The Round-Up: June 29th 2007

The following applies not just to housing, but in many ways to credit bubbles in general. IMO we should expect to see graphs like the one below across a wide range of asset classes in the not too distant future.

Houses Should Not Be a Commodity

There are technical reasons for a market crash (foreclosures, credit tightening, etc.) and I have discussed those in great detail in earlier analysis posts; however, market psychology plays a large roll in how and why it all plays out. The technical factors cause shifts in psychology among the market participants which exacerbate market moves. Today I will examine the psychology of market bubbles drawing parallels between the commodity futures market and the real estate market. In this post want to clearly illustrate how and why the psychology of market participants will facilitate the ongoing price crash.

Video: Money As Debt (highly recommended)

Looking for Contagion in All the Wrong Places

The right places to look for contagion are therefore not in the white-washed Bear Stearns hedge funds, but in the subprime resets to come and the ultimate effect they will have on the prices of homes the collateral thats so critical in this asset-backed, and therefore interest-sensitive financed-based economy of 2007 and beyond. If delinquencies lead to defaults and then to lower home prices, then we have problems and the potential for an extended not a 27-day Paris Hilton sentence....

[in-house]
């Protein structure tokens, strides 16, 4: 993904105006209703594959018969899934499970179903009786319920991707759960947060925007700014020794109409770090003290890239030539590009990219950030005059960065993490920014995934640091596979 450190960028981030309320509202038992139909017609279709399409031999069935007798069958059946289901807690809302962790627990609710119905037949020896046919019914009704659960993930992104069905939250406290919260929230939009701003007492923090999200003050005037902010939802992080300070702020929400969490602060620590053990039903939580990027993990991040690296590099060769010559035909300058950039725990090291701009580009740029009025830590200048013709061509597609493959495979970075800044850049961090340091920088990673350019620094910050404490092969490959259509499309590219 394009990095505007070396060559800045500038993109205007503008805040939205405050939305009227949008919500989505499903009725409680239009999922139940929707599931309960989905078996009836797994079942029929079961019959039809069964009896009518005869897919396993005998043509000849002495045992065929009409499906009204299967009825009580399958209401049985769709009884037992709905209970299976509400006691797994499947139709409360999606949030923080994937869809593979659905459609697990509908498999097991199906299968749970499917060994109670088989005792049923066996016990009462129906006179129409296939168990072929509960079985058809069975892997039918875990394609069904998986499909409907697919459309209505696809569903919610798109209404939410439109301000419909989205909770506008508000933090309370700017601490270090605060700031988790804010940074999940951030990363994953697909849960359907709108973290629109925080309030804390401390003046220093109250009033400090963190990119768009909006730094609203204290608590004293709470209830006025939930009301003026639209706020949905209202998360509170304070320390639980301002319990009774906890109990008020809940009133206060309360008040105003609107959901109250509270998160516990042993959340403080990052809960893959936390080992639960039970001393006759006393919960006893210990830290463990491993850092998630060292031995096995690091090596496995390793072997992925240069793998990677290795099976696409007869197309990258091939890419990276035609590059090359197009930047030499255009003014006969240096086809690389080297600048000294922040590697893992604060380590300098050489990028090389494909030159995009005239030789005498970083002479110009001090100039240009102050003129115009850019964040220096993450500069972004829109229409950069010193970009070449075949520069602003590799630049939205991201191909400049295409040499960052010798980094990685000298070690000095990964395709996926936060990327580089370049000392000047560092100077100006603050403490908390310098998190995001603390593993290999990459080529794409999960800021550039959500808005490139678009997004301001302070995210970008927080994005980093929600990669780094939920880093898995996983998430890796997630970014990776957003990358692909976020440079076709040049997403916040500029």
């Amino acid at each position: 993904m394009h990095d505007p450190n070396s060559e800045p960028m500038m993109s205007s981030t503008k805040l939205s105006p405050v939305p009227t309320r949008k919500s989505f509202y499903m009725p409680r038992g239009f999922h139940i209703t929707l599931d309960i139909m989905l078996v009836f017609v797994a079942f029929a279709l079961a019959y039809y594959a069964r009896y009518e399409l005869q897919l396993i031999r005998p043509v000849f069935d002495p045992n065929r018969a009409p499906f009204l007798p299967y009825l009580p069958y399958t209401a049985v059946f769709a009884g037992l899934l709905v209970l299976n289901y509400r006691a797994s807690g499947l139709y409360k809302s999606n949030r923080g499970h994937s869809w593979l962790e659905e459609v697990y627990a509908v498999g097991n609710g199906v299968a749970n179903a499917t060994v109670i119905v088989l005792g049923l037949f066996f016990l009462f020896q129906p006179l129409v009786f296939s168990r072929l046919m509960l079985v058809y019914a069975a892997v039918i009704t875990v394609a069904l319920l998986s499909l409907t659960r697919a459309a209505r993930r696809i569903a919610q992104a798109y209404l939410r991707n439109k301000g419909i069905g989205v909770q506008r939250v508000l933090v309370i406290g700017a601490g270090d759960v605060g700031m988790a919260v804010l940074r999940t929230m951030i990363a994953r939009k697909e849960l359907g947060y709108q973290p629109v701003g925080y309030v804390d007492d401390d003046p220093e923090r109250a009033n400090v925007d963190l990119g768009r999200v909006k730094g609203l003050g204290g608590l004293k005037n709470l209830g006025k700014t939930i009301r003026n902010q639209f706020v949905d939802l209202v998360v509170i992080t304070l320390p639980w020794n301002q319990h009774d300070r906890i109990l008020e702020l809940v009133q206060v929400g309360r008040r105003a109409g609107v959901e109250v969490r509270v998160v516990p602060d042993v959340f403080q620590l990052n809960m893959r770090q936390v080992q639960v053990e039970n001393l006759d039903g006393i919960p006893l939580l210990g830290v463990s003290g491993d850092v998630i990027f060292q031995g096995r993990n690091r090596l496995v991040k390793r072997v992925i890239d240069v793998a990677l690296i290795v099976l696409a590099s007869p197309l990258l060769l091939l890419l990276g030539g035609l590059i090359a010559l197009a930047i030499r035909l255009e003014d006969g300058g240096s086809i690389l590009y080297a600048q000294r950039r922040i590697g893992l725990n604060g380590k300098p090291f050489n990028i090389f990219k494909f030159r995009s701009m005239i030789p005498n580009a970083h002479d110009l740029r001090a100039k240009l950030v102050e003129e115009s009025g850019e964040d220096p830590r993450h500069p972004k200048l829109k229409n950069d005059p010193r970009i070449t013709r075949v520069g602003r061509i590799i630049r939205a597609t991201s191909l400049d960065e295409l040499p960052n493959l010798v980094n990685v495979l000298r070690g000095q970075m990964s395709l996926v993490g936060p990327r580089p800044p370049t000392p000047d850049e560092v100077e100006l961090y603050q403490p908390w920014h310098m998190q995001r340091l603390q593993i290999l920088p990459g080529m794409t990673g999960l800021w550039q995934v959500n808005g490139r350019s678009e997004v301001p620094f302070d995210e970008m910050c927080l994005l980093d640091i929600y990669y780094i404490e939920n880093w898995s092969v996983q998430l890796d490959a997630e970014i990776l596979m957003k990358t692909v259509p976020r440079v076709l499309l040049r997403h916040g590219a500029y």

....Importantly, as well, and this point is neglected by most pundits, the willingness to extend credit in other areas high yield, bank loans, and even certain segments of the AAA asset-backed commercial paper market should feel the cooling Arctic winds of a liquidity constriction.

The sub-slime that ate Wall Street

The crux of the problem: Mortgage-backed CDO securities aren't traded very often, so determining their true value is difficult at any given moment. But as long as everyone pretends together, no worries! If you want to know why Wall Street has been obsessed with the saga of two Bear-Stearns hedge funds for the past two weeks, there's your answer. When the reality that the Bear Sterns hedge funds were hemorrhaging cash became impossible to turn a blind eye to, a dreaded scenario began to emerge. In order to pay off anxious investors demanding their money back, Bear Stearns might have been forced to auction off all the assets owned by its hedge funds.

But that would have exposed the CDO Emperor's new clothes! A price tag would have been placed on sub-prime mortgage backed CDO securities, and the feeling on the Street is that it would have been a bargain basement number. That means that everyone else who owned such "financial products" would have to strongly consider revaluing their portfolios to reflect actual market conditions, rather than their own optimistic fantasies.

The number one domino that would fall from any such revaluation on a large scale would be liquidity -- the access to cheap credit -- that keeps the wheels of the global financial system greased and rolling. All those private equity buyouts of publicly traded corporations that have been keeping the stock market rolling for the past few years depend on cheap access to finance to pull off their deals. Already, there are strong signs that the great buyout boom of the early 21st century is beginning to peter out.

A real credit crunch would be a very big deal. It might even be the "systemic shock" that critics of derivatives trading have been warning against for what feels like a generation.

Investors fear Bear Stearns flu

The funds invested in securities that are extremely complex and trade infrequently, making it
difficult to know what they are worth. Most firms value them using mathematical models rather than actual trading prices.